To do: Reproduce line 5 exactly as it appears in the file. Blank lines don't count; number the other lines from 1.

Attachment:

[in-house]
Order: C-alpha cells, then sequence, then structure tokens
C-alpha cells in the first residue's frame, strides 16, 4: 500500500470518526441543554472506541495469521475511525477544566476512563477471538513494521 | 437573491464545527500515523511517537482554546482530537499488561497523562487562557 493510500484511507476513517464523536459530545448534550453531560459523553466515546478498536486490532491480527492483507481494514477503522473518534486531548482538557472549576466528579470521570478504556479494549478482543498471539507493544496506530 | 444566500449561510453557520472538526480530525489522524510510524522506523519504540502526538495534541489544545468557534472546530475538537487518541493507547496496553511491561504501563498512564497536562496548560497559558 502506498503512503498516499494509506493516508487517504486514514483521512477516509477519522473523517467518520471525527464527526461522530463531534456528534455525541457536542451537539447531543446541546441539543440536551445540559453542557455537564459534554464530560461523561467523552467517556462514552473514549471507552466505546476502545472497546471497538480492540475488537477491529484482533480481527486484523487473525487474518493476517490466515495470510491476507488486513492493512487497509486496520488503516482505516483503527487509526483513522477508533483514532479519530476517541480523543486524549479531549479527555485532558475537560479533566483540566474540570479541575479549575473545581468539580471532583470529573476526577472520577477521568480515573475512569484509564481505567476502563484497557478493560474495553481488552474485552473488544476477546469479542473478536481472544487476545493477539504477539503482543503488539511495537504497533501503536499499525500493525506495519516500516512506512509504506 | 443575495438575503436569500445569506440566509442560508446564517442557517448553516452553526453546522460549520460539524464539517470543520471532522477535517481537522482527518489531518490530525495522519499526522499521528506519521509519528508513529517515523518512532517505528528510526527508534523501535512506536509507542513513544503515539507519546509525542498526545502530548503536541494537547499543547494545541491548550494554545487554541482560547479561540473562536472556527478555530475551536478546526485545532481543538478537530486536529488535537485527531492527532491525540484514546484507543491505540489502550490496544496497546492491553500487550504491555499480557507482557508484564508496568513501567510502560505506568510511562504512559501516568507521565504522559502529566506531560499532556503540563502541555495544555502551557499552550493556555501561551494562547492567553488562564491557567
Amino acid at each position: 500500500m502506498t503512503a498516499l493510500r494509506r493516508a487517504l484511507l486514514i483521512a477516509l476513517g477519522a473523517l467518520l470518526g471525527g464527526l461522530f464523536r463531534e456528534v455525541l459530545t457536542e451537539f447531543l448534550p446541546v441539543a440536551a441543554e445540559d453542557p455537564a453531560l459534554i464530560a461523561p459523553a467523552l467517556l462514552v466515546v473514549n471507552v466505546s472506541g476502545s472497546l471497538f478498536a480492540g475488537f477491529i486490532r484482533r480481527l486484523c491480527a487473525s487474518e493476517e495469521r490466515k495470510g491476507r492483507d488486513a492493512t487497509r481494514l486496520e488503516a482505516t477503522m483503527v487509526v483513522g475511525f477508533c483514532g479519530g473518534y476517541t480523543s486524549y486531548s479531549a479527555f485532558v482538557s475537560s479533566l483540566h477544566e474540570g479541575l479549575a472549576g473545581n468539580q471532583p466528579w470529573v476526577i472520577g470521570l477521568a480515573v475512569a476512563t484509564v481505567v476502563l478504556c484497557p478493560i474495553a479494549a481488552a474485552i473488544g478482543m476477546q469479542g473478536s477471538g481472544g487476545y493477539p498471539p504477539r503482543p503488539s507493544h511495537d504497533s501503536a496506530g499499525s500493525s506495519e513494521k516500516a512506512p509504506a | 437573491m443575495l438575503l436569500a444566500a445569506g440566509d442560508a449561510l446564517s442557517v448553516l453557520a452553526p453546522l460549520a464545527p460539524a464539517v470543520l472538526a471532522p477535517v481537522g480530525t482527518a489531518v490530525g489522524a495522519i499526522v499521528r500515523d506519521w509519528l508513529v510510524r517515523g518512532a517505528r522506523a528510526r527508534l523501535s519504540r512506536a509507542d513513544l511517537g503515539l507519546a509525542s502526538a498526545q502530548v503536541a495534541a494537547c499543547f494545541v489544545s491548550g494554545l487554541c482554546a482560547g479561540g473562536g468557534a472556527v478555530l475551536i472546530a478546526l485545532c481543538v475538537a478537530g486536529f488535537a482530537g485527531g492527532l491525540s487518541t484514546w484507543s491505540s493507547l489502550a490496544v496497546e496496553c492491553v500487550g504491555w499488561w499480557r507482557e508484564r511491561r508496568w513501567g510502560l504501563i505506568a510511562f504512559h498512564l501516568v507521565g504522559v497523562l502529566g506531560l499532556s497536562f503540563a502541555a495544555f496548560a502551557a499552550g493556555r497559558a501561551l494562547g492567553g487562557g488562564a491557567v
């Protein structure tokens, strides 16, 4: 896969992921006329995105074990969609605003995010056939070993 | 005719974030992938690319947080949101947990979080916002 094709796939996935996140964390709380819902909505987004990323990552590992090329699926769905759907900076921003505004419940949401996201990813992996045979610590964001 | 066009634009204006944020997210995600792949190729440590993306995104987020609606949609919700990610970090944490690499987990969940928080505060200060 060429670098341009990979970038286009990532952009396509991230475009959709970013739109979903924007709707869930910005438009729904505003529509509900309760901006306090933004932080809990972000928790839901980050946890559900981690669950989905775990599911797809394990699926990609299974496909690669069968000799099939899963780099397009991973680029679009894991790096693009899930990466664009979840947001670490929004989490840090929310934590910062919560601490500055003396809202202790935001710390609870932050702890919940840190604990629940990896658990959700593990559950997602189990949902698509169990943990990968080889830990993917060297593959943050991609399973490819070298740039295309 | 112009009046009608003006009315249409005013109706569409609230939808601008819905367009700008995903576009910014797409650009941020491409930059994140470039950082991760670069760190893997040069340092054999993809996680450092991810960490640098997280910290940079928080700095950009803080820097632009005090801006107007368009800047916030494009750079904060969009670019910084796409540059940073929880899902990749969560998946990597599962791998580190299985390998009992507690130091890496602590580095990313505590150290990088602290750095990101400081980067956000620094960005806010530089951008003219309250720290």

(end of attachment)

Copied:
């Protein structure tokens, strides 16, 4: 896969992921006329995105074990969609605003995010056939070993 | 005719974030992938690319947080949101947990979080916002 094709796939996935996140964390709380819902909505987004990323990552590992090329699926769905759907900076921003505004419940949401996201990813992996045979610590964001 | 066009634009204006944020997210995600792949190729440590993306995104987020609606949609919700990610970090944490690499987990969940928080505060200060 060429670098341009990979970038286009990532952009396509991230475009959709970013739109979903924007709707869930910005438009729904505003529509509900309760901006306090933004932080809990972000928790839901980050946890559900981690669950989905775990599911797809394990699926990609299974496909690669069968000799099939899963780099397009991973680029679009894991790096693009899930990466664009979840947001670490929004989490840090929310934590910062919560601490500055003396809202202790935001710390609870932050702890919940840190604990629940990896658990959700593990559950997602189990949902698509169990943990990968080889830990993917060297593959943050991609399973490819070298740039295309 | 112009009046009608003006009315249409005013109706569409609230939808601008819905367009700008995903576009910014797409650009941020491409930059994140470039950082991760670069760190893997040069340092054999993809996680450092991810960490640098997280910290940079928080700095950009803080820097632009005090801006107007368009800047916030494009750079904060969009670019910084796409540059940073929880899902990749969560998946990597599962791998580190299985390998009992507690130091890496602590580095990313505590150290990088602290750095990101400081980067956000620094960005806010530089951008003219309250720290």